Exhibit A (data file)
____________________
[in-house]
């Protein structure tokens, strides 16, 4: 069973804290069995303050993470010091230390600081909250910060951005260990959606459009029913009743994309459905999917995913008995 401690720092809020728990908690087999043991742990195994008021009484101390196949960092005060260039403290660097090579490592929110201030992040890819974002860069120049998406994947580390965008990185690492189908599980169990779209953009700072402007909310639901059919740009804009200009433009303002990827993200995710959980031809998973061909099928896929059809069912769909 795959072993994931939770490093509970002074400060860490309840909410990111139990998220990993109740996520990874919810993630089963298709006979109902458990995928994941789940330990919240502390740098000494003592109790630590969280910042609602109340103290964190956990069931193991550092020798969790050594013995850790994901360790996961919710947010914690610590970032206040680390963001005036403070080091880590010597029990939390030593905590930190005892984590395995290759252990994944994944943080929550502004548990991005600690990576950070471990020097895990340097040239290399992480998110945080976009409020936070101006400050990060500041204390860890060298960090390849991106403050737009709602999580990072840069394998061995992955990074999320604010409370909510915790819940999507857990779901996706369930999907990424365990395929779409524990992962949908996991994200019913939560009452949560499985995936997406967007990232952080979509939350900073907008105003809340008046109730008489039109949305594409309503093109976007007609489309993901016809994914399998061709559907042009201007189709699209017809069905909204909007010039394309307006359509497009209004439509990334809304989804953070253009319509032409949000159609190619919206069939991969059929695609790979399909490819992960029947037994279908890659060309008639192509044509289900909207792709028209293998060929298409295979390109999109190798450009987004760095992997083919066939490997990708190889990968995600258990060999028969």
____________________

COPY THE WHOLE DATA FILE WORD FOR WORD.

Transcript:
[in-house]
């Protein structure tokens, strides 16, 4: 069973804290069995303050993470010091230390600081909250910060951005260990959606459009029913009743994309459905999917995913008995 401690720092809020728990908690087999043991742990195994008021009484101390196949960092005060260039403290660097090579490592929110201030992040890819974002860069120049998406994947580390965008990185690492189908599980169990779209953009700072402007909310639901059919740009804009200009433009303002990827993200995710959980031809998973061909099928896929059809069912769909 795959072993994931939770490093509970002074400060860490309840909410990111139990998220990993109740996520990874919810993630089963298709006979109902458990995928994941789940330990919240502390740098000494003592109790630590969280910042609602109340103290964190956990069931193991550092020798969790050594013995850790994901360790996961919710947010914690610590970032206040680390963001005036403070080091880590010597029990939390030593905590930190005892984590395995290759252990994944994944943080929550502004548990991005600690990576950070471990020097895990340097040239290399992480998110945080976009409020936070101006400050990060500041204390860890060298960090390849991106403050737009709602999580990072840069394998061995992955990074999320604010409370909510915790819940999507857990779901996706369930999907990424365990395929779409524990992962949908996991994200019913939560009452949560499985995936997406967007990232952080979509939350900073907008105003809340008046109730008489039109949305594409309503093109976007007609489309993901016809994914399998061709559907042009201007189709699209017809069905909204909007010039394309307006359509497009209004439509990334809304989804953070253009319509032409949000159609190619919206069939991969059929695609790979399909490819992960029947037994279908890659060309008639192509044509289900909207792709028209293998060929298409295979390109999109190798450009987004760095992997083919066939490997990708190889990968995600258990060999028969």